Diversity In IT: Can Companies Do More?

Despite the efforts of many businesses to embrace diversity in the workplace, diversity has been relatively elusive for technology companies.

A 2015 report by Intel, for instance, found that women and racial and ethnic minorities are underrepresented at U.S. tech firms compared with the overall labor force. And that could be hurting the potential economic clout of the industry. Intel said the industry could generate an additional $470 billion to $570 billion in new value – a combination of more revenue and higher market values – by raising those proportions of women and minorities to a level in line with the rest of U.S. business.

The report said advancing diversity in the technology industry is "good citizenship, good for business, and good for the national and international marketplace." And it called on tech companies to boost the representation of ethnic minorities and women in technical and leadership roles by five percentage points by 2020.

But how far do technology companies need to go? And how far have they advanced since that report? Here are links to recent articles on diversity.

WIRED: Tech still doesn't get diversity. Here's how to fix it

Michael Connor wrote in February that despite the findings in the Intel report, there had been no significant change. "The industry's fallback position has been to make investments intended to diversify the talent pipeline. However, research shows the pipeline isn't the only problem."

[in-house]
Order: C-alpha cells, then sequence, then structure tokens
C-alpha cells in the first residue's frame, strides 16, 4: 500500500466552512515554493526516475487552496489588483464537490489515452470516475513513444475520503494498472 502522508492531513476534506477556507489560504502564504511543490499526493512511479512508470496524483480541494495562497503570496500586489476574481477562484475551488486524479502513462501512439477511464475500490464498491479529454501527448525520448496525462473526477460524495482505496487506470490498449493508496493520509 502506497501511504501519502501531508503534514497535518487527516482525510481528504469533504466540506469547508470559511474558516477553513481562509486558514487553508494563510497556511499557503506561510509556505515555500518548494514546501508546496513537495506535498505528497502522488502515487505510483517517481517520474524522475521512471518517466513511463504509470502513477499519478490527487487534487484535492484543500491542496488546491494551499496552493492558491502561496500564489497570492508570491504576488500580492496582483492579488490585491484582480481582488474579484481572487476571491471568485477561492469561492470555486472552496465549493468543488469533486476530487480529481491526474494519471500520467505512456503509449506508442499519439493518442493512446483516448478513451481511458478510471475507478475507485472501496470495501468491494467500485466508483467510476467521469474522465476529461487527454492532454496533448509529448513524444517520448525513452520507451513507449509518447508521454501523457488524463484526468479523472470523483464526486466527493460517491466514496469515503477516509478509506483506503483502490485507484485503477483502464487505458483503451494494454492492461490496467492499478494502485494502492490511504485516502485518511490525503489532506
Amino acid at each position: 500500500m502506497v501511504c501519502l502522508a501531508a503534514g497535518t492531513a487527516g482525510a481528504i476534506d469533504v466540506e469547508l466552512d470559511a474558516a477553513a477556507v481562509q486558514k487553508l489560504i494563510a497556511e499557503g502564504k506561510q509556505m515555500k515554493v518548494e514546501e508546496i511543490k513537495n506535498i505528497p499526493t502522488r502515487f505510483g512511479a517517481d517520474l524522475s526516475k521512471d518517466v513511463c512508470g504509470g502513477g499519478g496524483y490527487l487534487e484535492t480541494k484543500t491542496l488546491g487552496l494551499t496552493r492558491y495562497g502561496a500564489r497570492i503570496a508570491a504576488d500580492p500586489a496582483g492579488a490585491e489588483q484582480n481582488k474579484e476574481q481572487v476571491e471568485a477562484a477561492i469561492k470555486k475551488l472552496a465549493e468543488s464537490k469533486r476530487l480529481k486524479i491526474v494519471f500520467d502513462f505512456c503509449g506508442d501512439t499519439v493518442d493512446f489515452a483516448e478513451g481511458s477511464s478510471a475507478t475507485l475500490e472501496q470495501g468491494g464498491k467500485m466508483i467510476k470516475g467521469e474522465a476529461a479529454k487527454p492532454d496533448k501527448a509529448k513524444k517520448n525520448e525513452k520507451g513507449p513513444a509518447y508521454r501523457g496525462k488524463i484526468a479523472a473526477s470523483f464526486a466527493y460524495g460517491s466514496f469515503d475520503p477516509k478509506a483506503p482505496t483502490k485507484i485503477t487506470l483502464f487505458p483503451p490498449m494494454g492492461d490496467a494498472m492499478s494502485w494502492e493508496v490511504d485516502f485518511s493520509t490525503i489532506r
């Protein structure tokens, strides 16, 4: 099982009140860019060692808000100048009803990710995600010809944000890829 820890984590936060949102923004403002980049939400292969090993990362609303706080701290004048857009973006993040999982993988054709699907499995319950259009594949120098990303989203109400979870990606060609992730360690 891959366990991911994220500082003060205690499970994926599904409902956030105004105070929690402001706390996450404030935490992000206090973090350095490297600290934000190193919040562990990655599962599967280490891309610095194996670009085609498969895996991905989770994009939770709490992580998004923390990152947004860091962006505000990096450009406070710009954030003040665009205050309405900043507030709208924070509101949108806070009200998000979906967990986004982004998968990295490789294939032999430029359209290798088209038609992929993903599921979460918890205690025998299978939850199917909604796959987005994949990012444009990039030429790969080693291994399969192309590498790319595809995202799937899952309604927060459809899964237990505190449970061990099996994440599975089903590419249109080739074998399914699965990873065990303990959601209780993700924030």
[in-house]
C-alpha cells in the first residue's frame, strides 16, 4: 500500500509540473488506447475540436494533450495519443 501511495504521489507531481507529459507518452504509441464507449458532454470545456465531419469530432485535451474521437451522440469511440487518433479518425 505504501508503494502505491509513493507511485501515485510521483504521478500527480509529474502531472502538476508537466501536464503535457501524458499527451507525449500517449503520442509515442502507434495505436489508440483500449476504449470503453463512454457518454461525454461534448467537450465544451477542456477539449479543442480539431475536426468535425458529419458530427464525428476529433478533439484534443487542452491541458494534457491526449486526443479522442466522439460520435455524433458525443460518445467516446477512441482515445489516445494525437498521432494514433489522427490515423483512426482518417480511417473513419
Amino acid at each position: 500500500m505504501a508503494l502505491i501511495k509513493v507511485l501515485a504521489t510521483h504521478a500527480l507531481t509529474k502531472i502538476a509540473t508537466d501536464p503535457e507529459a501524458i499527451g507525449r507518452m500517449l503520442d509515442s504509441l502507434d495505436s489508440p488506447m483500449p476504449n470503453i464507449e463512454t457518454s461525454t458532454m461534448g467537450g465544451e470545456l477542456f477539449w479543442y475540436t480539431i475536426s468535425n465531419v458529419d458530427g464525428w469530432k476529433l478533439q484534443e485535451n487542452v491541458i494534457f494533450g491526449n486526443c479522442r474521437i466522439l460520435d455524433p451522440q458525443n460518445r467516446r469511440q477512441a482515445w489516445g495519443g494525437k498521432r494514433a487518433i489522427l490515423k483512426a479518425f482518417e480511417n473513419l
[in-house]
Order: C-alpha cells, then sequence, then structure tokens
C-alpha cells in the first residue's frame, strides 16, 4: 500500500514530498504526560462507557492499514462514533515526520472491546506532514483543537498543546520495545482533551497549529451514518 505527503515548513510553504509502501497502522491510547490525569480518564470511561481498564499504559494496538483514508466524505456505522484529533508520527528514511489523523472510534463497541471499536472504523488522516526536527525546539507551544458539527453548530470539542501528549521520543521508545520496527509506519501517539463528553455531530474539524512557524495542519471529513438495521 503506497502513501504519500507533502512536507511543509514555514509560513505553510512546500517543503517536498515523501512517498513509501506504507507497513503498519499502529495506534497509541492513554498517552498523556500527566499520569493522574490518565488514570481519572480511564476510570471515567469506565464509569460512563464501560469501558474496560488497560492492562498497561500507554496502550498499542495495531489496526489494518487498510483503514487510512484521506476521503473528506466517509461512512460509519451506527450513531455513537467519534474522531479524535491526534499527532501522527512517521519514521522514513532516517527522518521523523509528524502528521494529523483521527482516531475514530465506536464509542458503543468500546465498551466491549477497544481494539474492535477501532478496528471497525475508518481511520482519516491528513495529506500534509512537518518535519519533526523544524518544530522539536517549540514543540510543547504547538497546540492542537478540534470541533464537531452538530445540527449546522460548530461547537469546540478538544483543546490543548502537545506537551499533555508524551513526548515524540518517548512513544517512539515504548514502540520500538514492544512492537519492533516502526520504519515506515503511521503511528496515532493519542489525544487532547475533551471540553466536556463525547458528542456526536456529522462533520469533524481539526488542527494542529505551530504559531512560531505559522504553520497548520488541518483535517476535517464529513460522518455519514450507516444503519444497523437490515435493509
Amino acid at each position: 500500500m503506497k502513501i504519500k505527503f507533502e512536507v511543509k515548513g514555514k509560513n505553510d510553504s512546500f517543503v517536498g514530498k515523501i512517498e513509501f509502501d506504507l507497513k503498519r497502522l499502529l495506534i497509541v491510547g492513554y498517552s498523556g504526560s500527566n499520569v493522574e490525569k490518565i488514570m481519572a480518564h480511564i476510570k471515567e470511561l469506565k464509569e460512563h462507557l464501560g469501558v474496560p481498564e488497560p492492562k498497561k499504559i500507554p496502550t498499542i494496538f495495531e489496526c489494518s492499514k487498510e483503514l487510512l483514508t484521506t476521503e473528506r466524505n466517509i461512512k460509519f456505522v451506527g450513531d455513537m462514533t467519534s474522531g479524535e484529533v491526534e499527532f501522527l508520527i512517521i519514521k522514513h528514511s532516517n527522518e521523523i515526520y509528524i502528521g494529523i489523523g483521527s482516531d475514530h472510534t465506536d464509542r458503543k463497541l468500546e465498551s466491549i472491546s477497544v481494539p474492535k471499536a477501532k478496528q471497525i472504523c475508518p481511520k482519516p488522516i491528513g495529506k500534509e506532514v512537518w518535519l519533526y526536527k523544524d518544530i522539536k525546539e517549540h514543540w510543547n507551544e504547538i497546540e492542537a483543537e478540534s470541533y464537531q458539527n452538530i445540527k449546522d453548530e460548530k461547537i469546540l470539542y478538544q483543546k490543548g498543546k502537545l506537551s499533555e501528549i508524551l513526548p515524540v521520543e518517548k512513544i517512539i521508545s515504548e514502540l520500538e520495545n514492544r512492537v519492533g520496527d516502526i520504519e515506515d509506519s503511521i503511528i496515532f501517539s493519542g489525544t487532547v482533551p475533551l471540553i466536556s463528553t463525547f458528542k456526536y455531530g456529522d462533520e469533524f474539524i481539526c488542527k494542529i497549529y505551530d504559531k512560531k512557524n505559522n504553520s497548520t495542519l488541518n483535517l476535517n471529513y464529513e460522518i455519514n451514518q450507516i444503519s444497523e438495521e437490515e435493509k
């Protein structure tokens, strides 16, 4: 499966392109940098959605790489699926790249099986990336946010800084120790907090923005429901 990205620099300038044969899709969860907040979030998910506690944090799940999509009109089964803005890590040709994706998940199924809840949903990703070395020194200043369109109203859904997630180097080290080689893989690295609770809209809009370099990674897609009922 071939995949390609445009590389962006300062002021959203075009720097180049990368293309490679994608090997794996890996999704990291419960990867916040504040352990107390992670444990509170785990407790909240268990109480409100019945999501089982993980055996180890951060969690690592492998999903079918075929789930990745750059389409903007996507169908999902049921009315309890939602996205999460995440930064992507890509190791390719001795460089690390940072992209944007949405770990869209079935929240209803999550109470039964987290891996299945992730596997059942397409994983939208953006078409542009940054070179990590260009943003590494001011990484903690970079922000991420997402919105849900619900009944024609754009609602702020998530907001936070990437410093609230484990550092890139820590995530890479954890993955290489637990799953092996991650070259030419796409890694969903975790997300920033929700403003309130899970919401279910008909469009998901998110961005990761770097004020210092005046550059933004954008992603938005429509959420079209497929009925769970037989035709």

CDW: Women in IT: achieving gender balance and diversity

In January, Christine Holloway exhorted IT leaders to shape internal dialogue that can lead to better diversity in their organizations.


While not specifically aimed at tech companies, this article by Kathy Gurchiek connects the impact of an organization's culture on diversity and inclusion.

BOSTON CONSULTING GROUP: Getting the most from your diversity dollars

This is also not aimed specifically at tech companies, but BCG suggests that while 90 percent of companies have some kind of gender-diversity program, only about 25 percent of women feel they have personally benefited from them. BCG's recommendation? Companies need to look at their programs, figure out what works, what can be improved, and where they can drive more ROI.